Research
Print page Print page
Switch language
Rigshospitalet - a part of Copenhagen University Hospital
Published

Switching from Vitamin K Antagonist to Dabigatran in Atrial Fibrillation: Differences According to Dose

Research output: Contribution to journalJournal articleResearchpeer-review

DOI

  1. Temporal changes in the incidence of infective endocarditis in Denmark 1997-2017: A nationwide study

    Research output: Contribution to journalJournal articleResearchpeer-review

  2. Atrial fibrillation is a marker of increased mortality risk in non-ischemic heart failure - results from the DANISH Trial

    Research output: Contribution to journalJournal articleResearchpeer-review

  3. Work exposure and associated risk of hospitalisation with pneumonia and influenza: A nationwide study

    Research output: Contribution to journalJournal articleResearchpeer-review

  4. Vitamin K antagonists vs. direct oral anticoagulants after transcatheter aortic valve implantation in atrial fibrillation

    Research output: Contribution to journalJournal articleResearchpeer-review

View graph of relations

AIMS: In atrial fibrillation (AF) patients 150 mg b.i.d. dabigatran is the standard dose, yet guidelines recommend 110 mg b.i.d. when bleeding risk is high. It is unknown to which extend these recommendations are followed in patients switching from vitamin K antagonist (VKA) to dabigatran. The aim of this study was to investigate if AF patients are switched from VKA to the appropriate dose of dabigatran.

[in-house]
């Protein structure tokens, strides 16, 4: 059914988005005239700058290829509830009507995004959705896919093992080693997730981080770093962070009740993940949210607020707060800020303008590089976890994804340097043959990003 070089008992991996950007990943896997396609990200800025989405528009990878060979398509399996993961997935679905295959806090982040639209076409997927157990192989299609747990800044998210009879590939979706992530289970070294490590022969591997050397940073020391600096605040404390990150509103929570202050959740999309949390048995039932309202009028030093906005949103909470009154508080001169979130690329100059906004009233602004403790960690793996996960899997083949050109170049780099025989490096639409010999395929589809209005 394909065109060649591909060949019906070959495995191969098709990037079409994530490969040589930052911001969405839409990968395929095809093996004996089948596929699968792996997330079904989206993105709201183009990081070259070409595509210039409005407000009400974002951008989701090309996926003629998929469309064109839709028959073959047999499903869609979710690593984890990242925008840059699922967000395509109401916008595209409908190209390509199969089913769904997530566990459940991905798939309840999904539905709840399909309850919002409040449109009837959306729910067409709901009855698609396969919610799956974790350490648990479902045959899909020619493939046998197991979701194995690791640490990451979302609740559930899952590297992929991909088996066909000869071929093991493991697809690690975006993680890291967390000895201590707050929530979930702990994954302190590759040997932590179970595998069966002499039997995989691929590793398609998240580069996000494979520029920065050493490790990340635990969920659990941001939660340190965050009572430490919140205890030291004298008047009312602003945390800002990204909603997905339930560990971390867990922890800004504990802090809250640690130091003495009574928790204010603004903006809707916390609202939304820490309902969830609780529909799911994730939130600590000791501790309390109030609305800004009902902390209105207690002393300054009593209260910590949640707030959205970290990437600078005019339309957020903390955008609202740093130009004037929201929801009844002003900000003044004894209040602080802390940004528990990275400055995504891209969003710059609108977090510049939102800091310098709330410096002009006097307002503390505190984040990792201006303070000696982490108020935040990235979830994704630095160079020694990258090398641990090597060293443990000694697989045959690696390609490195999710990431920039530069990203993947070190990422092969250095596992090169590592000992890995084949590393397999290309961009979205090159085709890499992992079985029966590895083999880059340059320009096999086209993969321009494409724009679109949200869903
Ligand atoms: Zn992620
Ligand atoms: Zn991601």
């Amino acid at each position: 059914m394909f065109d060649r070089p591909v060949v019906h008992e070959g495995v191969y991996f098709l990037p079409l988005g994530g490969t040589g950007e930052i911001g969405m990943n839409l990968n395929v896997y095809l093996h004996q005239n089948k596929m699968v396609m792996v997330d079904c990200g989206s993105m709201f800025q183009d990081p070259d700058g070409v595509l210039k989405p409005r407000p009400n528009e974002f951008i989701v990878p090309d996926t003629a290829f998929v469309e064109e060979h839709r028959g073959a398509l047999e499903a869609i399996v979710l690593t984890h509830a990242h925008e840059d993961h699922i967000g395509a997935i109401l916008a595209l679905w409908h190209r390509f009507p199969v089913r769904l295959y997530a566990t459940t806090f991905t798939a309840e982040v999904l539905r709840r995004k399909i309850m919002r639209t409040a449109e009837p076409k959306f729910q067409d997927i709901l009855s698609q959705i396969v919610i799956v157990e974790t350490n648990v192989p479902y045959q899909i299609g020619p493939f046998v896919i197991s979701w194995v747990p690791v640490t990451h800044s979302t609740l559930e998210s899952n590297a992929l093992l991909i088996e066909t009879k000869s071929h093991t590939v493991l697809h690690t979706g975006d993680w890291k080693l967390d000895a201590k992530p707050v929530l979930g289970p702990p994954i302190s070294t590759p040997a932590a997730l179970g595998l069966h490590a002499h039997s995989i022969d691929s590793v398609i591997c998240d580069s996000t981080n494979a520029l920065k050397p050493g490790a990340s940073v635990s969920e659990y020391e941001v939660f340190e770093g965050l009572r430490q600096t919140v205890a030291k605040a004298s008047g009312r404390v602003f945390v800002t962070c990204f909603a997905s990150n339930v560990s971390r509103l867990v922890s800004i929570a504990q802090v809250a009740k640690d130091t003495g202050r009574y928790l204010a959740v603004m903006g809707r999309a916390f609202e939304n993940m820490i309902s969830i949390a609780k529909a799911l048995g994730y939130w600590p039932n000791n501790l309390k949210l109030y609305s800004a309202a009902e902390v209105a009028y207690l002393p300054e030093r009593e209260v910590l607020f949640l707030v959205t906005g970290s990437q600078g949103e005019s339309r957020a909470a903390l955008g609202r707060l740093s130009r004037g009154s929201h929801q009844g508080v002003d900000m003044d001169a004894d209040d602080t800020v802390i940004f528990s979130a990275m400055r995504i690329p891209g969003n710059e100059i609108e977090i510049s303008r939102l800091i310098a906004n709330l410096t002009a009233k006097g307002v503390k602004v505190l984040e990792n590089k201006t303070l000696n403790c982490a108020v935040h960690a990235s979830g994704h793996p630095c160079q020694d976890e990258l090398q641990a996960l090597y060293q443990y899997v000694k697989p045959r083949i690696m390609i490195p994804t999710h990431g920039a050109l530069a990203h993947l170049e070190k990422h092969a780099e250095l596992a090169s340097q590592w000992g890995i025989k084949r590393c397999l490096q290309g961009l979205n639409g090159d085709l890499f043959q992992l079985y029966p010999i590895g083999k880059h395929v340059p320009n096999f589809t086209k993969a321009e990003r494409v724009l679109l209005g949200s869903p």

METHODS AND RESULTS: Using nationwide registries (22 August 2011 to 31 December 2012), we identified VKA-experienced AF patients with available creatinine values who switched to dabigatran. European guidelines criteria 2012 on dabigatran dosing were examined: age ≥80 years, HAS-BLED ≥3, estimated glomerular filtration rate (eGFR)<50 mL/min/1.73 m2, or use of interacting drugs. We identified 1626 VKA-experienced AF patients who switched to dabigatran 110 mg (820 patients) or 150 mg (806 patients). Patients who switched to 110 mg compared with 150 mg were older [median age 82 years (Q1-Q3: 77-86) vs. 68 years (Q1-Q3: 64-74)], more often females (54% vs. 35%), had a higher comorbidity burden, higher proportion with CHA2DS2-VASc score ≥2 (98% vs. 80%), and more with a HAS-BLED score ≥3 (46% vs. 28%). Patients switched to 110 mg had a higher absolute risk of mortality compared with patients switched to 150 mg. Overall, 26% were inappropriately dosed and 14% were switched to 110 mg although the higher dose was indicated. Furthermore, 39% of patients switched to 150 mg fulfilled one or more criteria for 110 mg, this mostly driven by high HAS-BLED scores (28.2% of patients on 150 mg). Female sex, age ≥80 years, eGFR < 50 mL/min/1.73 m2, drugs interacting with dabigatran, and prior bleeding were associated with switch to 110 mg. Patients inappropriately dosed had similar risk of mortality as patients appropriately dosed.

CONCLUSION: Among VKA-experienced AF patients one in four were switched to a dabigatran dose contrary to guideline recommendations.

Original languageEnglish
JournalEuropean heart journal. Cardiovascular pharmacotherapy
Volume7
Issue number1
Pages (from-to)20-30
Number of pages11
ISSN2055-6837
DOIs
Publication statusPublished - 16 Jan 2021

Bibliographical note

Published on behalf of the European Society of Cardiology. All rights reserved. © The Author(s) 2019. For permissions, please email: journals.permissions@oup.com.

ID: 58382693